Role of renin angiotensin system inhibitors in cardiovascular and renal protection: A lesson from clinical trials

Ljuba Stojiljkovic*, Rahim Behnia

*Corresponding author for this work

Research output: Contribution to journalReview articlepeer-review

47 Scopus citations


Beneficial effects of angiotensin converting enzyme inhibitors (ACEI) and angiotensin type 1 receptor (AT1) blockers in patients with cardiovascular and renal diseases have been clearly demonstrated in numerous large outcomes studies. In patients with heart failure (HF), ACEI have been shown to reduce overall mortality, mortality from cardiovascular causes, to increase life expectancy, as well as to preserve the renal function (CONSENSUS, SAVE, TRACE, AIRE, AIREX, CATS trials). In addition, in the PROGRESS study ACEI substantially decreased the risk of stroke and transient ischemic attacks in patients with cerebrovascular disorders. The HOPE and EUROPA studies confirmed that long term therapy with ACEI provides significant survival benefit in patients with broad range of atherosclerotic cardiovascular diseases. After these large and well designed clinical studies, ACEI have become standard therapy for routine secondary prevention in all patients with cardiovascular diseases, unless contraindicated. AT1 receptor blockers have been recently added to the cardiovascular therapeutic armamentarium. They are believed to provide additional protection by inhibition of locally synthesized angiotensin II on the level of AT1 receptor. The ELITE II, Va1HeFT and CHARM studies have shown that AT1 receptor blockers are equally effective as ACEI in reduction of mortality and morbidity in patients with HF. Importantly, they may be used together with ACEI, or as alternative treatment in ACEI intolerant patients. Renal protection is another important effect of both ACEI and AT1 blockers that has been confirmed in several large clinical trials. The North American Microalbuminemia Study group and EUCLID group demonstrated significant reduction in progression of diabetic nephropathy in patients with insulin dependent diabetes mellitus (IDDM) treated with ACEI. AT1 receptor blockers are mainly studied in the non-insulin dependent diabetes mellitus (NIDDM) nephropathy. Four recent clinical trials (IRMA-2, DETAIL, RENAAL and IDNT) examined the effect of AT1 receptor blockers in patients with NIDDM nephropathy. These studies confirmed the beneficial effect of AT1 receptor blockers in patients with NIDDM nephropathy that was extended beyond the blood pressure reduction. Ongoing studies (ONTARGET, TRANSCEND and PROTECTION) should provide us with additional insights about cardiovascular, renal and other end-organ protective effects of these therapeutics.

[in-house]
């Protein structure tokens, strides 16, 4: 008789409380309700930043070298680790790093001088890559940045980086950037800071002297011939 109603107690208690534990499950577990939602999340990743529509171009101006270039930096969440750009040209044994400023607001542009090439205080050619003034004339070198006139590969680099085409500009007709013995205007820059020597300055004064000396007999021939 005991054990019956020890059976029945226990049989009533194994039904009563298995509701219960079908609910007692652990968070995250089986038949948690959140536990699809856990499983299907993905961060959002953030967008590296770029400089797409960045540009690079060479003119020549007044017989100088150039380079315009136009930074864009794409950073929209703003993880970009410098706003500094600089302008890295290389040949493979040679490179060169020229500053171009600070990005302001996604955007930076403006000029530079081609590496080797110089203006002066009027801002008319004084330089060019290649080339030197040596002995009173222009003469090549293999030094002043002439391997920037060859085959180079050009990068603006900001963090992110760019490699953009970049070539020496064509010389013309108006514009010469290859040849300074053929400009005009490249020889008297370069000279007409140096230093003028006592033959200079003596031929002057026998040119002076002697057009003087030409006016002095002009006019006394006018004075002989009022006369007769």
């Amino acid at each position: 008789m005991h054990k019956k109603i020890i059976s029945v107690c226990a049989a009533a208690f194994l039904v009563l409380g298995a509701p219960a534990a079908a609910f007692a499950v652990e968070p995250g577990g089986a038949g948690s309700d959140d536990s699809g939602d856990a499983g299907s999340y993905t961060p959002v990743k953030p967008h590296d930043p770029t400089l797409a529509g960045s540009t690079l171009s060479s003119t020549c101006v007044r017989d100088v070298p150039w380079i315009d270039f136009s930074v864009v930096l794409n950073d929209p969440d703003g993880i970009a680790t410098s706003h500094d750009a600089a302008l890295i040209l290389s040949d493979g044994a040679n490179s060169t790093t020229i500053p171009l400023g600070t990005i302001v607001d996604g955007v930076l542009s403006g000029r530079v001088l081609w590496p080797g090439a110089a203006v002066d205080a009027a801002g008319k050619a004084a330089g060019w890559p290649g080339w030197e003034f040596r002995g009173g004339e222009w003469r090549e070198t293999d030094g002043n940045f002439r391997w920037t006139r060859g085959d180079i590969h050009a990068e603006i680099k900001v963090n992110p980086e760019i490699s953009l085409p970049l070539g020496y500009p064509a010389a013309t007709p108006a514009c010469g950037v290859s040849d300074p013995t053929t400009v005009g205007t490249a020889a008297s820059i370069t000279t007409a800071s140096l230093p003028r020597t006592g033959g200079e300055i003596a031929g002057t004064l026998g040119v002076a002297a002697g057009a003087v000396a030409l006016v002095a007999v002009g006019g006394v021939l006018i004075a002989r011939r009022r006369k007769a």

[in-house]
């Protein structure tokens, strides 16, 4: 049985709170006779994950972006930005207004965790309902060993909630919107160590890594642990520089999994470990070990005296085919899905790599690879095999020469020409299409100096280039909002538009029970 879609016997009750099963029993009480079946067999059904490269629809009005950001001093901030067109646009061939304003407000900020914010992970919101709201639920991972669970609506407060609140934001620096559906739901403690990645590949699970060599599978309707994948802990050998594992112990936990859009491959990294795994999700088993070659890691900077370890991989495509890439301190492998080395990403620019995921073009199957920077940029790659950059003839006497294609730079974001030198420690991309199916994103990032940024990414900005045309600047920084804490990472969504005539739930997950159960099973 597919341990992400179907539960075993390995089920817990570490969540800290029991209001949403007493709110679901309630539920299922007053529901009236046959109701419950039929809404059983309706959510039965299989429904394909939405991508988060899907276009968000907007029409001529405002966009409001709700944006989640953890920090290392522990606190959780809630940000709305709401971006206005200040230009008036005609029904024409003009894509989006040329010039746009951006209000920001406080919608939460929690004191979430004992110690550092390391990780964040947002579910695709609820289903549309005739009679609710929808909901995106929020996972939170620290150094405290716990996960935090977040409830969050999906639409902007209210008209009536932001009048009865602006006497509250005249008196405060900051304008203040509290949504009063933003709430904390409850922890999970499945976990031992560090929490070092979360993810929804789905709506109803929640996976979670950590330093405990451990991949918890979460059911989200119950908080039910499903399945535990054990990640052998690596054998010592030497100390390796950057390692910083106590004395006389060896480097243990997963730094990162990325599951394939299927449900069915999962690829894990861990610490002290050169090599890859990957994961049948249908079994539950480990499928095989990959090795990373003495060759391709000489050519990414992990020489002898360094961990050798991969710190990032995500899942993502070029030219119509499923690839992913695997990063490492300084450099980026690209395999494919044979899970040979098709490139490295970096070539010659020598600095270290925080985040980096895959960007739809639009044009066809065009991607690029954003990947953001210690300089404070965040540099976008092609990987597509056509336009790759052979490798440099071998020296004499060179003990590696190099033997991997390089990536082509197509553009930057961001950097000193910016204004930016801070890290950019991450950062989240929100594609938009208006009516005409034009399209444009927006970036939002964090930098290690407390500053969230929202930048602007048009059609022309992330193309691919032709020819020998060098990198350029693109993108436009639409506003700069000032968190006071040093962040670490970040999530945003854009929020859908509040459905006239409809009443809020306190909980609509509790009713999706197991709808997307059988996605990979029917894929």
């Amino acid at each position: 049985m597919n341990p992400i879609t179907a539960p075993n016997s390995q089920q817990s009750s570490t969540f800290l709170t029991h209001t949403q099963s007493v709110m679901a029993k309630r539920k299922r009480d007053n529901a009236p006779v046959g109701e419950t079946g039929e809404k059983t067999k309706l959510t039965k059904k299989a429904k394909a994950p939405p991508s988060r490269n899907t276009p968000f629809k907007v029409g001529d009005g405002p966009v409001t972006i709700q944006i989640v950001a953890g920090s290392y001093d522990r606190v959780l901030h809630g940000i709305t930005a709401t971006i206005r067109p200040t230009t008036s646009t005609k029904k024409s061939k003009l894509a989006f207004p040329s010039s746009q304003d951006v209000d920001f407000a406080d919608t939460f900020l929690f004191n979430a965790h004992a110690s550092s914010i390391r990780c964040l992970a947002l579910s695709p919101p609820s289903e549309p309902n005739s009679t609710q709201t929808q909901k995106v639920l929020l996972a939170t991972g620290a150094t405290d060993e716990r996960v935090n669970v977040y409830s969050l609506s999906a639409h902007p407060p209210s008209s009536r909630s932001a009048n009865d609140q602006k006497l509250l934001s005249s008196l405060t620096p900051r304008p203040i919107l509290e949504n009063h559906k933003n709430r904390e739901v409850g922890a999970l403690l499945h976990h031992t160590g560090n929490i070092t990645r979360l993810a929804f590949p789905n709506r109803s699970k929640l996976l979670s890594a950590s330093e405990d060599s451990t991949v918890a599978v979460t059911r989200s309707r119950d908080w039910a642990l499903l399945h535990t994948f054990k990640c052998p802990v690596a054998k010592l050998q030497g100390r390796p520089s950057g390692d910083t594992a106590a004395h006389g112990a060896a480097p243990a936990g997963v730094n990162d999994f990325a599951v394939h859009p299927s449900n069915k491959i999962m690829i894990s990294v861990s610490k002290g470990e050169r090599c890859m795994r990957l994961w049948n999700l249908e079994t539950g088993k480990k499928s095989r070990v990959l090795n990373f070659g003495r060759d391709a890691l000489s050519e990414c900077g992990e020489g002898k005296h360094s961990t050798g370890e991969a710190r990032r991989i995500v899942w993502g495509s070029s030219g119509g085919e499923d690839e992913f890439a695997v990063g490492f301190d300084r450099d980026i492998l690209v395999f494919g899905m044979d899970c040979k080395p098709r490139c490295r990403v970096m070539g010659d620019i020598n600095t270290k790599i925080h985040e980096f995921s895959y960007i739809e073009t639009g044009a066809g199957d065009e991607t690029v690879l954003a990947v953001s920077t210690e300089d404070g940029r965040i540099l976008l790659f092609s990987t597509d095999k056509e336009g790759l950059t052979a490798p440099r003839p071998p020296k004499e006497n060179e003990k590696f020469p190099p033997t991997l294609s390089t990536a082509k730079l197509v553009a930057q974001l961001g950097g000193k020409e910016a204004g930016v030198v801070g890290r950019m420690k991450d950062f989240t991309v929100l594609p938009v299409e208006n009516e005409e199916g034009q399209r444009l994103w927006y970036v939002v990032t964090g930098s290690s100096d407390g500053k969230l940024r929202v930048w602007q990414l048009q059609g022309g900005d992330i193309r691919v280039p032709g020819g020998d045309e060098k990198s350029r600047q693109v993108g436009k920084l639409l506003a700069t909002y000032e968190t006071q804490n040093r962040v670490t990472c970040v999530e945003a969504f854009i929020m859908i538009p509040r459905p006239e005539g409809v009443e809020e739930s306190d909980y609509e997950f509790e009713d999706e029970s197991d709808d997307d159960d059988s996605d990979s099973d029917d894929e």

Original languageEnglish (US)
Pages (from-to)1335-1345
Number of pages11
JournalCurrent Pharmaceutical Design
Issue number13
StatePublished - May 2007


  • Angiotensin I converting enzyme inhibitors
  • Angiotensin receptor 1 blockers
  • Cardiovascular protection
  • Clinicalstudies
  • Renin angiotensin system

ASJC Scopus subject areas

  • Drug Discovery
  • Pharmacology


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